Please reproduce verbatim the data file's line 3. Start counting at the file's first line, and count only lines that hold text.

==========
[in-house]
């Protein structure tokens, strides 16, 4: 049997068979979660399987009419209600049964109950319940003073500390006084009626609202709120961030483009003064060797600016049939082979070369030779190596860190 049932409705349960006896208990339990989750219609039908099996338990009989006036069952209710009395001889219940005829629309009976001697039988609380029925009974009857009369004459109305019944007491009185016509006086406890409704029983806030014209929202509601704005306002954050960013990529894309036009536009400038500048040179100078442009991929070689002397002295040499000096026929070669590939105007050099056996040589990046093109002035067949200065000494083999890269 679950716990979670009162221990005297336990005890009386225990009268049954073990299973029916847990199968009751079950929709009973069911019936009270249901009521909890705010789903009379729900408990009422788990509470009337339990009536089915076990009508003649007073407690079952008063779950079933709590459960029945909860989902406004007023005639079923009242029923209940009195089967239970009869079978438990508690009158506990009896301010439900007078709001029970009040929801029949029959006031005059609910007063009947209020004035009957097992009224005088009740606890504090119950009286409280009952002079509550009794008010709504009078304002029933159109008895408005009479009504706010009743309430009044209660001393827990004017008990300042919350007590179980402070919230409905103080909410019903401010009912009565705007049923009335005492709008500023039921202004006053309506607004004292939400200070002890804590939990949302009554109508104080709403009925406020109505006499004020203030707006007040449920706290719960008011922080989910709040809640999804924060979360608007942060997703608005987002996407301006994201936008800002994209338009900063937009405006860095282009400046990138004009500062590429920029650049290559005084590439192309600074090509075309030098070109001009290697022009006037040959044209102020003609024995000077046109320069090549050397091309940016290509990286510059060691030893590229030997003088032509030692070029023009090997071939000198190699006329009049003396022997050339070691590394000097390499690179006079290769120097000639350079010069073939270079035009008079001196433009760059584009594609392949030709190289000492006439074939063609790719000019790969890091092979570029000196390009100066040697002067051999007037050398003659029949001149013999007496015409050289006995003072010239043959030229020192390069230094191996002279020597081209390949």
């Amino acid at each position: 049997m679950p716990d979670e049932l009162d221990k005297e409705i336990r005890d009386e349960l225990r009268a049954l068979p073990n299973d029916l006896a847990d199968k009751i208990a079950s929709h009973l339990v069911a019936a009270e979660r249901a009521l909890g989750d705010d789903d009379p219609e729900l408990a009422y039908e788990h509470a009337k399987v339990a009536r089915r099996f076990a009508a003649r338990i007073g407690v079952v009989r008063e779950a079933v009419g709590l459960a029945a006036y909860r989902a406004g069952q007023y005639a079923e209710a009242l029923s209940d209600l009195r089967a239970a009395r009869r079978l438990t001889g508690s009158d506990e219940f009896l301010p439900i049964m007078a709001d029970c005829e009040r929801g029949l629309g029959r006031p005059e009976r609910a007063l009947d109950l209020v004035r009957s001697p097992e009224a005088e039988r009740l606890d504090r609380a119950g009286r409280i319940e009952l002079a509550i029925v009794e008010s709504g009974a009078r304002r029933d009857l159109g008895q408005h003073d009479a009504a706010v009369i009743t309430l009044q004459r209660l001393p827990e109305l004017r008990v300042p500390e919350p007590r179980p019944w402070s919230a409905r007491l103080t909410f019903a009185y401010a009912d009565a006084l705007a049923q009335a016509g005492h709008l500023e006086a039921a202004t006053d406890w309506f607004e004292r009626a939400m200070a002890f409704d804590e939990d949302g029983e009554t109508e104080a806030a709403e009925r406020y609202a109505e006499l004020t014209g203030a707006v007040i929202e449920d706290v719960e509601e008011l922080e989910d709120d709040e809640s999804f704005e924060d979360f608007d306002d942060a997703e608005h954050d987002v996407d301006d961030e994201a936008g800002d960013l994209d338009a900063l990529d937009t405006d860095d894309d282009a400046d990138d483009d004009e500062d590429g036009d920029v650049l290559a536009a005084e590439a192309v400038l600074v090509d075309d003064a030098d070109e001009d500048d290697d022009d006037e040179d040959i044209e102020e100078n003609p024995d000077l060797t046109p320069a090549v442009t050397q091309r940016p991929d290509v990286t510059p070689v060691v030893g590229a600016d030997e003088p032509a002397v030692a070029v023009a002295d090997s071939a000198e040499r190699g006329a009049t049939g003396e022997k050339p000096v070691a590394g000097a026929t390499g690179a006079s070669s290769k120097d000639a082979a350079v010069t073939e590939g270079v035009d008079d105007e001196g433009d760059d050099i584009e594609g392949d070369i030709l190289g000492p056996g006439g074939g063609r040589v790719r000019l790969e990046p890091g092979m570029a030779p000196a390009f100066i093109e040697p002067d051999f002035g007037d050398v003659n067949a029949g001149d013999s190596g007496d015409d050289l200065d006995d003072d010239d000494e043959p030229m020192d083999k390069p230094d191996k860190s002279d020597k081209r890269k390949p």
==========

């Amino acid at each position: 049997m679950p716990d979670e049932l009162d221990k005297e409705i336990r005890d009386e349960l225990r009268a049954l068979p073990n299973d029916l006896a847990d199968k009751i208990a079950s929709h009973l339990v069911a019936a009270e979660r249901a009521l909890g989750d705010d789903d009379p219609e729900l408990a009422y039908e788990h509470a009337k399987v339990a009536r089915r099996f076990a009508a003649r338990i007073g407690v079952v009989r008063e779950a079933v009419g709590l459960a029945a006036y909860r989902a406004g069952q007023y005639a079923e209710a009242l029923s209940d209600l009195r089967a239970a009395r009869r079978l438990t001889g508690s009158d506990e219940f009896l301010p439900i049964m007078a709001d029970c005829e009040r929801g029949l629309g029959r006031p005059e009976r609910a007063l009947d109950l209020v004035r009957s001697p097992e009224a005088e039988r009740l606890d504090r609380a119950g009286r409280i319940e009952l002079a509550i029925v009794e008010s709504g009974a009078r304002r029933d009857l159109g008895q408005h003073d009479a009504a706010v009369i009743t309430l009044q004459r209660l001393p827990e109305l004017r008990v300042p500390e919350p007590r179980p019944w402070s919230a409905r007491l103080t909410f019903a009185y401010a009912d009565a006084l705007a049923q009335a016509g005492h709008l500023e006086a039921a202004t006053d406890w309506f607004e004292r009626a939400m200070a002890f409704d804590e939990d949302g029983e009554t109508e104080a806030a709403e009925r406020y609202a109505e006499l004020t014209g203030a707006v007040i929202e449920d706290v719960e509601e008011l922080e989910d709120d709040e809640s999804f704005e924060d979360f608007d306002d942060a997703e608005h954050d987002v996407d301006d961030e994201a936008g800002d960013l994209d338009a900063l990529d937009t405006d860095d894309d282009a400046d990138d483009d004009e500062d590429g036009d920029v650049l290559a536009a005084e590439a192309v400038l600074v090509d075309d003064a030098d070109e001009d500048d290697d022009d006037e040179d040959i044209e102020e100078n003609p024995d000077l060797t046109p320069a090549v442009t050397q091309r940016p991929d290509v990286t510059p070689v060691v030893g590229a600016d030997e003088p032509a002397v030692a070029v023009a002295d090997s071939a000198e040499r190699g006329a009049t049939g003396e022997k050339p000096v070691a590394g000097a026929t390499g690179a006079s070669s290769k120097d000639a082979a350079v010069t073939e590939g270079v035009d008079d105007e001196g433009d760059d050099i584009e594609g392949d070369i030709l190289g000492p056996g006439g074939g063609r040589v790719r000019l790969e990046p890091g092979m570029a030779p000196a390009f100066i093109e040697p002067d051999f002035g007037d050398v003659n067949a029949g001149d013999s190596g007496d015409d050289l200065d006995d003072d010239d000494e043959p030229m020192d083999k390069p230094d191996k860190s002279d020597k081209r890269k390949p």